In his appellate brief, counsel for the employee asserts that the trial court's judgment is contrary to the terms of the Act and amounts to an unconstitutional abridgement of the right of access to the courts under Section 13 of the Alabama Constitution of 1901. Counsel for the employer contends that the trial court's judgment is consistent with Ex parte Thompson Tractor and that any claim that a surviving spouse or dependents of the employee might bring is separate and distinct from the claim brought by the employee. We do not reach the merits of those arguments, however, because we lack appellate jurisdiction.

Page 672

          In McRae v. Johnson, 845 So.2d 784 (Ala. 2002), an attorney who had appeared in a civil action on behalf of a party who had died in November 2000 filed, ostensibly on behalf of that deceased party, a notice of appeal in January 2002 from an order vacating a judgment previously entered in that action. That appeal was dismissed ex mero motu by our supreme court as a nullity on the basis that "the appellant was deceased when the notice of appeal was filed" and thus that the notice had "fail[ed] to invoke the appellate jurisdiction of [that court]." McRae, 845 So.2d at 785. Our supreme court reasoned in that case that, generally speaking, "`"an attorney's authority to act on behalf of a client ceases on the death of that client,"'" id. (quoting Estate of Jones v. State Farm Mut. Auto. Ins. Co., 829 So.2d 170, 171 (Ala.Civ.App. 2002), quoting in turn Brown v. Wheeler, 437 So.2d 521, 523 (Ala. 1983) (overruled on other grounds by Hayes v. Brookwood Hosp., 572 So.2d 1251 (Ala. 1990))), and opined that the filing of a notice of appeal by a deceased person was "`not just "a mere irregularity, but a complete and radical defect."'" McRae, 845 So.2d at 785 (quoting Brantley v. Fallston Gen. Hosp., Inc., 333 Md. 507, 511, 636 A.2d 444, 446 (1994), quoting in turn Owings v. Owings, 3 G. & J. 1, 4 (Md. 1830)).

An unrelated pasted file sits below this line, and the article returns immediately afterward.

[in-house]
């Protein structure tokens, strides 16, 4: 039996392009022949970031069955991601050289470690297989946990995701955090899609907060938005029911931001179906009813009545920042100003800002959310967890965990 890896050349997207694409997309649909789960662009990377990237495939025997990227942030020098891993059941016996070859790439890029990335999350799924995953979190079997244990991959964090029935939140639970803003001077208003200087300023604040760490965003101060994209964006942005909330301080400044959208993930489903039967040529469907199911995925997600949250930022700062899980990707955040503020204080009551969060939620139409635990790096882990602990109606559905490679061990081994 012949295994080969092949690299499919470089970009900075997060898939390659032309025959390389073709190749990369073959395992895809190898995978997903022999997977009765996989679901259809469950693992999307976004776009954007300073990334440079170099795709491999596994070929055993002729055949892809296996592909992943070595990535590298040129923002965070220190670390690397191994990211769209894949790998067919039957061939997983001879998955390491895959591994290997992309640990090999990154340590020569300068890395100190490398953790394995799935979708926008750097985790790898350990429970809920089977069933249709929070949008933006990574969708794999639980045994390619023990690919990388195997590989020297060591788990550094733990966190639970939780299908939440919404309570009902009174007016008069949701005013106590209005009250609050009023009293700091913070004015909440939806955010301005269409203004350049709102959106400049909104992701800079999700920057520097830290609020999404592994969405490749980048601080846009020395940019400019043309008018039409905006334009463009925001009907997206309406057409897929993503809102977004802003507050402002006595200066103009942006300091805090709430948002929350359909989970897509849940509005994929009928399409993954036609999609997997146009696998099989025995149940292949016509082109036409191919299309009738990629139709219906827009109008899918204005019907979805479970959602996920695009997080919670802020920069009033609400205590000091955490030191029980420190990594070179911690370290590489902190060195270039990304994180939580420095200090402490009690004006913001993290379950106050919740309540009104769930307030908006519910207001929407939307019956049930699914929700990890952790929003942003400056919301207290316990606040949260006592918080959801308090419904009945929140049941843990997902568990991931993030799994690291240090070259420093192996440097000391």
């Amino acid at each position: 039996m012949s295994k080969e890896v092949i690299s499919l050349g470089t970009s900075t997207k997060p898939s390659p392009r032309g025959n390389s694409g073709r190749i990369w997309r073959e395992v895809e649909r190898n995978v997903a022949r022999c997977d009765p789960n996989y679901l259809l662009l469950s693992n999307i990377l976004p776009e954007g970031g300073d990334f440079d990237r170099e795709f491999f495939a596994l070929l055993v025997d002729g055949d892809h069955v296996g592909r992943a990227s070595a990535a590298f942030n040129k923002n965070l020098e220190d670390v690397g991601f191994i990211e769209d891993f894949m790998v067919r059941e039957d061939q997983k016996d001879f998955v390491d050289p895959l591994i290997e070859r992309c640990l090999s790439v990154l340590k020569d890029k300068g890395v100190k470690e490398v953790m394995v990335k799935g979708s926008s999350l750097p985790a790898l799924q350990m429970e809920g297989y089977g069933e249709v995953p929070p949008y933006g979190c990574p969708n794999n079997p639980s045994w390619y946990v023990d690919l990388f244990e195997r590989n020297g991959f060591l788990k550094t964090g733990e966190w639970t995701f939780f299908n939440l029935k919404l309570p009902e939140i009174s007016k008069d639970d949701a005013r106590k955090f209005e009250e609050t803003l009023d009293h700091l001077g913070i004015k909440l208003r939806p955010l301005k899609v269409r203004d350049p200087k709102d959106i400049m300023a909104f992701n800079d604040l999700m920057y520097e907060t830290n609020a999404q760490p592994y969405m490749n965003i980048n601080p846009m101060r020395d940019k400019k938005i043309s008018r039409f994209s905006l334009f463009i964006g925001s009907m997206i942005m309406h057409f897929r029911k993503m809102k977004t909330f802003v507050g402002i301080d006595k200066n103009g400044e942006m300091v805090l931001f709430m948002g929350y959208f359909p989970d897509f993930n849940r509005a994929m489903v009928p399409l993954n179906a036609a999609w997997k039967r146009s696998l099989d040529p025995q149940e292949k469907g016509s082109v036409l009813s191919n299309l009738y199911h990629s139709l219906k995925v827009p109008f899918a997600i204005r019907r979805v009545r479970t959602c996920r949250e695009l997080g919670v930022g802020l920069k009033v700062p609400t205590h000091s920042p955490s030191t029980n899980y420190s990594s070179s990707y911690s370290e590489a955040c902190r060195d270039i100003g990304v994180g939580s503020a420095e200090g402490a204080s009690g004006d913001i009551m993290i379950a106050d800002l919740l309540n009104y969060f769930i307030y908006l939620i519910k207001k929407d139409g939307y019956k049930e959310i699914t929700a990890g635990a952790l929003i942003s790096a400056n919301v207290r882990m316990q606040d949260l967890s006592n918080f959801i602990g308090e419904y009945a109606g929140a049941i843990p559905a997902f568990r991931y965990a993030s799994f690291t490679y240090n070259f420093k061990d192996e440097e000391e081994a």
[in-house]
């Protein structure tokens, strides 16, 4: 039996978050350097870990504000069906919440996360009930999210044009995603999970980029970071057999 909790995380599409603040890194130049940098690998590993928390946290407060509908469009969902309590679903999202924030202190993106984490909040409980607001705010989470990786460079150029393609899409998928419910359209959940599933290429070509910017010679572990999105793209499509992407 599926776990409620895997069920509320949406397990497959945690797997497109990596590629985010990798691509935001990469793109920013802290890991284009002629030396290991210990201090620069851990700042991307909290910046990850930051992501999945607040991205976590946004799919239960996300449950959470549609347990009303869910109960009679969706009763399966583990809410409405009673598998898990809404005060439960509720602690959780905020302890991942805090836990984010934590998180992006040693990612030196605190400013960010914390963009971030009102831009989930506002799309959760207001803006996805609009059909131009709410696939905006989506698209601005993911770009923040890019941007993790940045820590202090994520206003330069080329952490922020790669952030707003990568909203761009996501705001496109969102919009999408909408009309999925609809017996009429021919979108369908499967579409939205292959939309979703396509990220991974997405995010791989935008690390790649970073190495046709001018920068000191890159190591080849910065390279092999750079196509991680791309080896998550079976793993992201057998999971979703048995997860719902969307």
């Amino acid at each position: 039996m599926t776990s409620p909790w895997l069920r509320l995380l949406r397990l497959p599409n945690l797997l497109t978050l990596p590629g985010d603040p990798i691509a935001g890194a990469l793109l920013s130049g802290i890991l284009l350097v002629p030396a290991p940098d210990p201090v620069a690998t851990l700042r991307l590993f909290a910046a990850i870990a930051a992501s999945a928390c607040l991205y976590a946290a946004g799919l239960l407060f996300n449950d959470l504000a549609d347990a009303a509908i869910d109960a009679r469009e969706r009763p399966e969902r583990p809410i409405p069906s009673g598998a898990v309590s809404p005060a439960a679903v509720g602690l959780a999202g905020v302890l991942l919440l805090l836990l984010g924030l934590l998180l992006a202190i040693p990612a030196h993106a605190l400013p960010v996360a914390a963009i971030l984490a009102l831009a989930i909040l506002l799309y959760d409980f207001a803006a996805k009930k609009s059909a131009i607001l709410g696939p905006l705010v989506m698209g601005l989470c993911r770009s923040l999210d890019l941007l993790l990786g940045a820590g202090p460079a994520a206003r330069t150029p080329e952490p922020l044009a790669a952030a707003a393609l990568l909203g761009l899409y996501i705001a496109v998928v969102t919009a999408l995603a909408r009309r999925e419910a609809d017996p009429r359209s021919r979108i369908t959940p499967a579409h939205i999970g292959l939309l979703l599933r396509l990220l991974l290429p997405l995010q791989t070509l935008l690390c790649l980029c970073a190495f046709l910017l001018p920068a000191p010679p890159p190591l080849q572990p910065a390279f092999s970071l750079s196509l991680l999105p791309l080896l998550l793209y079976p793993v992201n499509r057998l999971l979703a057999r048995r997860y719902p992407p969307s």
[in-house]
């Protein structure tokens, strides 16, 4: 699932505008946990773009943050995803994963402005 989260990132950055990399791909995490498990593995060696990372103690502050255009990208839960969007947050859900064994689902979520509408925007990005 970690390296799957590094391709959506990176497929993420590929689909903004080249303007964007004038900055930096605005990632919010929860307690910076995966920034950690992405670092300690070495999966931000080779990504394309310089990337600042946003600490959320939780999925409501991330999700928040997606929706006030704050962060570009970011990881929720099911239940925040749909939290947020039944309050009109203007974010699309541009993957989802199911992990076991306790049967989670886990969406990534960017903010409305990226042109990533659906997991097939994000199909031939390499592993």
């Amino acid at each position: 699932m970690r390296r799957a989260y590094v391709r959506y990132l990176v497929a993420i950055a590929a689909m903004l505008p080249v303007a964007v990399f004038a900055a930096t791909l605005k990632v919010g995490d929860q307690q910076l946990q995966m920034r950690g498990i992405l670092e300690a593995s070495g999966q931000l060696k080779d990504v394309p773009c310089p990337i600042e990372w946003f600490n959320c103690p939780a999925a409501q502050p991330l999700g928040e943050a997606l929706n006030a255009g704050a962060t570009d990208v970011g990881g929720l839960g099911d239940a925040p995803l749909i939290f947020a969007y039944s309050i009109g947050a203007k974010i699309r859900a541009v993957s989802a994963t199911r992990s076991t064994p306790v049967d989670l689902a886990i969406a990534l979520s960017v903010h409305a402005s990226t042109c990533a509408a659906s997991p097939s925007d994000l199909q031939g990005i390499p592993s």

Here, as was true in McRae, counsel for the employee may not properly question the correctness of the trial court's judgment of dismissal that was entered after the death of the employee, which death terminated counsel's authority to act on behalf of the employee. See Estate of Bell v. Bell, 598 So.2d 917, 918 (Ala.Civ.App. 1991). Thus, the notice of appeal filed by counsel for the employee on April 30, 2019, is a nullity and will not support appellate review of the trial court's judgment of dismissal. McRae, 845 So.2d at 785.

         The appeal is dismissed.

         APPEAL ...